Written by Anneliese | Gastroparesis Australia Founder
My name is Anneliese and I first started having symptoms of gastroparesis in 2007. My complaints of vomiting were initially dismissed as a virus or food poisoning and it wasn’t until November (2007) when I presented to ED three times within 24hrs that they decided to perform further investigations. The CT scan that they did showed an inflamed Gall Bladder and it was removed via keyhole surgery, but the vomiting did not stop there.
Eventually a Gastric Emptying Study was suggested, however, I was not able to successfully perform it as I would vomit up all the food consumed. I then fell pregnant with my second daughter and vomited the whole pregnancy, which resulted in my daughter suffering from the repercussions of my inability to eat and consistent vomiting. It was August of 2009, after she was born, that I could finally perform a Gastric Emptying Study successfully and thus be officially diagnosed with gp.
As a diabetic, my endocrinologist suggested that I maintain my sugars under tight control in order to potentially alleviate the symptoms. However, this only increased the severity of my symptoms. I was then trialled on different medications (many of them did not work) and I found this difficult, especially considering that they only treated the symptoms and not the condition itself. Over this time I often felt like a guinea pig trialling each different option available. I am now allergic to 3 different anti-emetics (Droperidole, Maxalon and Stemetil) and when I flare up, I have to rotate three different anti-emetics (Ondansetron, Diazepam and Cyclazin) to avoid resistance to them. I have also trialled Botox injections to help my stomach process the food easier, but ultimately was unsuccessful. In terms of pain management, I have tried patches and tablets, with some working better than others (Tramadol and Endone for severe pain, plus daily laxatives). Now that I am on a feeding tube I find it easier to be able to put my medications down the tube when I am vomiting during a flare up. However, sometimes nothing works and that is the hardest part.
Recently I received a government grant and have had a gastric pacemaker inserted, which is classified as an experimental treatment, but it will be months before I see any of the results and, as my surgeon said, nothing is guaranteed – this is not an overnight fix!
Over the next few years I was frequently in and out of hospital (some years were worse than others), with returning home feeling more like a holiday than anything else. Inevitably these lengthy hospital stays put a strain on my husband and daughters. During this time it was also difficult finding dieticians who knew about the disease and could help me with my diet. I eventually decided to do my own research and used trial and error to find a diet that worked.
In January 2016 I ended up in ICU with Diabetic Ketoacidosis due to a flare up of gp and the doctors in hospital neglected my insulin for 8hrs. As a result, my health took a nose dive and by May I could not even keep Hydrolyte down. An NJ (nasojejunal) feeding tube was then inserted through my nose and past my stomach into my small intestine, which I can feed liquids in to for 15 – 17 hours per day. Initially I aimed to feed overnight so that I could resume work, however, it hurt my intestines and I developed severe constipation. I was very weak and the constant flare ups lead to many hospital admissions – it has turned my life upside down.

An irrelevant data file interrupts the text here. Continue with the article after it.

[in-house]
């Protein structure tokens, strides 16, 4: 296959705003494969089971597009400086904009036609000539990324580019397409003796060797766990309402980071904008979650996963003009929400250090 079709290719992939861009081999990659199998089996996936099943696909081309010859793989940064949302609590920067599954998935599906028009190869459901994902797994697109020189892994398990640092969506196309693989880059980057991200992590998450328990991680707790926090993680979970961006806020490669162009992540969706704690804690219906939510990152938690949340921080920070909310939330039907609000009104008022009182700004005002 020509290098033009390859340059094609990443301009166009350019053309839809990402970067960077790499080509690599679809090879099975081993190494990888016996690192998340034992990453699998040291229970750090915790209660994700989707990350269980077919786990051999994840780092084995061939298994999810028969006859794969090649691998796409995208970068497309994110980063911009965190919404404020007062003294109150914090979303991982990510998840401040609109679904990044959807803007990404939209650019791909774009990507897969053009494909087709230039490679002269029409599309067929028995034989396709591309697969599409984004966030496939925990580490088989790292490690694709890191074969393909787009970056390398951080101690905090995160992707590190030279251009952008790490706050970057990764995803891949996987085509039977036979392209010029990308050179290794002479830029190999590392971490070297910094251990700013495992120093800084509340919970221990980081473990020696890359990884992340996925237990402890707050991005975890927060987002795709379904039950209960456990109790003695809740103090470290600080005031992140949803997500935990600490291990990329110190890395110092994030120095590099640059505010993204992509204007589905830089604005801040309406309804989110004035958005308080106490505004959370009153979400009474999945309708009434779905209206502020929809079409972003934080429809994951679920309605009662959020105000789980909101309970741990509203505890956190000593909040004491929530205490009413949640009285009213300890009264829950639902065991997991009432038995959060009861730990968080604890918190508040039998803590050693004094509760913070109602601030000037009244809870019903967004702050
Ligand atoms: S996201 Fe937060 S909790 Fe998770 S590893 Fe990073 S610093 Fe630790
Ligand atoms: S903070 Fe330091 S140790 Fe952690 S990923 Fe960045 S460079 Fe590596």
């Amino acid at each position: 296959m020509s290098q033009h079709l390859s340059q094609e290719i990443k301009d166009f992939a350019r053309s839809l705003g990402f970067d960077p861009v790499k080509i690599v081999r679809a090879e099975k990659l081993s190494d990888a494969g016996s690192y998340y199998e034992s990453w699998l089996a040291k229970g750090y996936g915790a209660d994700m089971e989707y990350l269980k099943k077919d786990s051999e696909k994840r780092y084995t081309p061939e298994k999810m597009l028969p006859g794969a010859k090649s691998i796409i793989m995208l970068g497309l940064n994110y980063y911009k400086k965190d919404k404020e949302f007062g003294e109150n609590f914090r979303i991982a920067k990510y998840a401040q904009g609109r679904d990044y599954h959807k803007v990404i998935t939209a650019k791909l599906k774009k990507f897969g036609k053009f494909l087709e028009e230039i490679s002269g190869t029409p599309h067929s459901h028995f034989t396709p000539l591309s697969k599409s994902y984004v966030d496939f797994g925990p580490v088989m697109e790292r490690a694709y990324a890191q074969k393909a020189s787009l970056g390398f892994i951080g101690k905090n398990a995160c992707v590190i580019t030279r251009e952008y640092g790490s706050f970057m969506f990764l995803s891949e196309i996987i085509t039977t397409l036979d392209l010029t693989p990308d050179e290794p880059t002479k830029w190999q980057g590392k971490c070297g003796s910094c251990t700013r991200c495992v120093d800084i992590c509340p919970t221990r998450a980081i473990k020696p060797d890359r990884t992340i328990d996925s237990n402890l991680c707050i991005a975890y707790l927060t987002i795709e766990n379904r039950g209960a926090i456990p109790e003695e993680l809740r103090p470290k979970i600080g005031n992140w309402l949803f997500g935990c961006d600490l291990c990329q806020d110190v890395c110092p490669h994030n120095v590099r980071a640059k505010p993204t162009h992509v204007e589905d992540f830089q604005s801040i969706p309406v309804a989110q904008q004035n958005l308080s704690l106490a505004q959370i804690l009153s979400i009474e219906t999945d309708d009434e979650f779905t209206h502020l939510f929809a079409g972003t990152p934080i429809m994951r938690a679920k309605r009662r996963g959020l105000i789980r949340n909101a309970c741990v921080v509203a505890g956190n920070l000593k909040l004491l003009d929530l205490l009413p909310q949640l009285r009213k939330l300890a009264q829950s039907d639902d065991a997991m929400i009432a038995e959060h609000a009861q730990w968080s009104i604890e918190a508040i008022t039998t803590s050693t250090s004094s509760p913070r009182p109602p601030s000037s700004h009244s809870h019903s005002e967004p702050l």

A good day for me is one in which I wake pain free with no nausea and am able to spend a good 2 – 3 hours with my girls shopping or going for lunch or driving places. It is also waking up and not feeling exhausted from the painsomnia of the night before.
A bad day, however, involves nausea, pain and vomiting so bad that I need to lie down to ease the symptoms. It is also taking all the medications that I can and putting Hydralyte down my tube.
I miss the small things – the energy, the family dinners, eating out and being a mum and wife. I miss working and running my own business, providing financially for my family and socialising.
I don’t know what tomorrow brings and on the bad days I can end up back in hospital because of my dehydration. The mental and emotional ramifications of this illness are far harder than the physical symptoms. I suffer from severe depression and anxiety. I have allowed the disease to change me, beat me and define me. On the dark days I loose myself as the anxiety takes over me and I have been judged for 9 years because I never “looked sick”. Until I found a support group, I had nobody to talk to who would understand, except for my husband. I felt isolated and alone. Some days I still do.
My message to those out there who don’t have gp would be – please don’t judge us! We don’t like or want to be sick. Many of us can look normal, but be hiding a pej feeding tube under our shirt. Sometimes we are fine and then in one moment have a flare up that leads to pain and vomiting lasting hours to weeks.
Often we can manage it at home, but when it gets really bad we have to go to hospital. The illness is embarrassing, debilitating and isolating, not to mention exhausting, taking away many of things that we take for granted in life.
Please do not judge a book by its cover – we are all different and it takes listening to the individual story to be able to see just a fraction of what life is like with gastroparesis.
Sadly Anneliese passed away in August of 2018. But her passion to find a cure for gastroparesis lives on in the GP Aus community. She was there for all her members, motivating them to continue their fights against the disease. Anneliese leaves behind her legacy, Gastroparesis Australia, and her inspiration to continue the fight against gastroparesis.